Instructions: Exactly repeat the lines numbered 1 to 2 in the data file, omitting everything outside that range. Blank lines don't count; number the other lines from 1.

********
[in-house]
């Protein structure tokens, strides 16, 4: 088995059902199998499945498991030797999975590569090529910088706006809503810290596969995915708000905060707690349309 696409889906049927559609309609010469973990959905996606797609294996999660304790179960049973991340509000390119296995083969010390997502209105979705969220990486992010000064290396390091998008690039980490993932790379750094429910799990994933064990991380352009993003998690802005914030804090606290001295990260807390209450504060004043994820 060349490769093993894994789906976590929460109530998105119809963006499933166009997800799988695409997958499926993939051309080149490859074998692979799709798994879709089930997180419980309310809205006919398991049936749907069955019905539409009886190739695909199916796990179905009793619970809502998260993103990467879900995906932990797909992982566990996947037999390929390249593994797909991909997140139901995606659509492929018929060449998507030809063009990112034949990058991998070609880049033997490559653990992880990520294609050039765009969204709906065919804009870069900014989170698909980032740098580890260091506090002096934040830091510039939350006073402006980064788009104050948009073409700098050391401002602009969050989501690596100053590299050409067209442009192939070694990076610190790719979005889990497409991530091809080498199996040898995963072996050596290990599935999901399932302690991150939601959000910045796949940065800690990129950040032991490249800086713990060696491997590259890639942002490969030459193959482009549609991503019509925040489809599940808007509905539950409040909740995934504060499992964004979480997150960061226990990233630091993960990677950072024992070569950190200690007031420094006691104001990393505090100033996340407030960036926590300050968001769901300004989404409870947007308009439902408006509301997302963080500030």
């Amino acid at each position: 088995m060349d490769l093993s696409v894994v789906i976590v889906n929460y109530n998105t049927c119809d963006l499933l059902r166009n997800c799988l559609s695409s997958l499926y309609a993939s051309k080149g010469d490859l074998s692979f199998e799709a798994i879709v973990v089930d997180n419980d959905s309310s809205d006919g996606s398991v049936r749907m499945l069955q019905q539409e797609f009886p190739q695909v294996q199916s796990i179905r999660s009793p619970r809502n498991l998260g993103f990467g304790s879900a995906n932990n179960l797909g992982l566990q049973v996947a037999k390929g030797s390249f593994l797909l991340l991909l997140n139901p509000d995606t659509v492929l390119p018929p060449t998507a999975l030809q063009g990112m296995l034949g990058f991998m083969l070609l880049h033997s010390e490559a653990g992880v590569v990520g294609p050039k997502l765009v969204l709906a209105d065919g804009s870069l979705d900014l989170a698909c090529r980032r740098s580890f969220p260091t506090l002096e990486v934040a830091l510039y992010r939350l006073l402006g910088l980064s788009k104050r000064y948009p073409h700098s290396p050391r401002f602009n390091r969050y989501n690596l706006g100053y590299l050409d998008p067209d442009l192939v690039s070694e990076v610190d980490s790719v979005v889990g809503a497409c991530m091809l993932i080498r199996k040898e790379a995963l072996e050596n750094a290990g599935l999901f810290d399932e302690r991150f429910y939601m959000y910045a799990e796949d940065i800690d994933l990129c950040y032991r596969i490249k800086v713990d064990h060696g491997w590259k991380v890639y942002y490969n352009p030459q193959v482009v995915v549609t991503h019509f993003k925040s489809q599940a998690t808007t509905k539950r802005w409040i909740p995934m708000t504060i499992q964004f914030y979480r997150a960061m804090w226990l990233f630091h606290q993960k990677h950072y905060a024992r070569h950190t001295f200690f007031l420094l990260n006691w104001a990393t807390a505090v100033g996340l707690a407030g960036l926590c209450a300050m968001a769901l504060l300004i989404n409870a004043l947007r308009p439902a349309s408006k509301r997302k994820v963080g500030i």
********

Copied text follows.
[in-house]
């Protein structure tokens, strides 16, 4: 088995059902199998499945498991030797999975590569090529910088706006809503810290596969995915708000905060707690349309 696409889906049927559609309609010469973990959905996606797609294996999660304790179960049973991340509000390119296995083969010390997502209105979705969220990486992010000064290396390091998008690039980490993932790379750094429910799990994933064990991380352009993003998690802005914030804090606290001295990260807390209450504060004043994820 060349490769093993894994789906976590929460109530998105119809963006499933166009997800799988695409997958499926993939051309080149490859074998692979799709798994879709089930997180419980309310809205006919398991049936749907069955019905539409009886190739695909199916796990179905009793619970809502998260993103990467879900995906932990797909992982566990996947037999390929390249593994797909991909997140139901995606659509492929018929060449998507030809063009990112034949990058991998070609880049033997490559653990992880990520294609050039765009969204709906065919804009870069900014989170698909980032740098580890260091506090002096934040830091510039939350006073402006980064788009104050948009073409700098050391401002602009969050989501690596100053590299050409067209442009192939070694990076610190790719979005889990497409991530091809080498199996040898995963072996050596290990599935999901399932302690991150939601959000910045796949940065800690990129950040032991490249800086713990060696491997590259890639942002490969030459193959482009549609991503019509925040489809599940808007509905539950409040909740995934504060499992964004979480997150960061226990990233630091993960990677950072024992070569950190200690007031420094006691104001990393505090100033996340407030960036926590300050968001769901300004989404409870947007308009439902408006509301997302963080500030």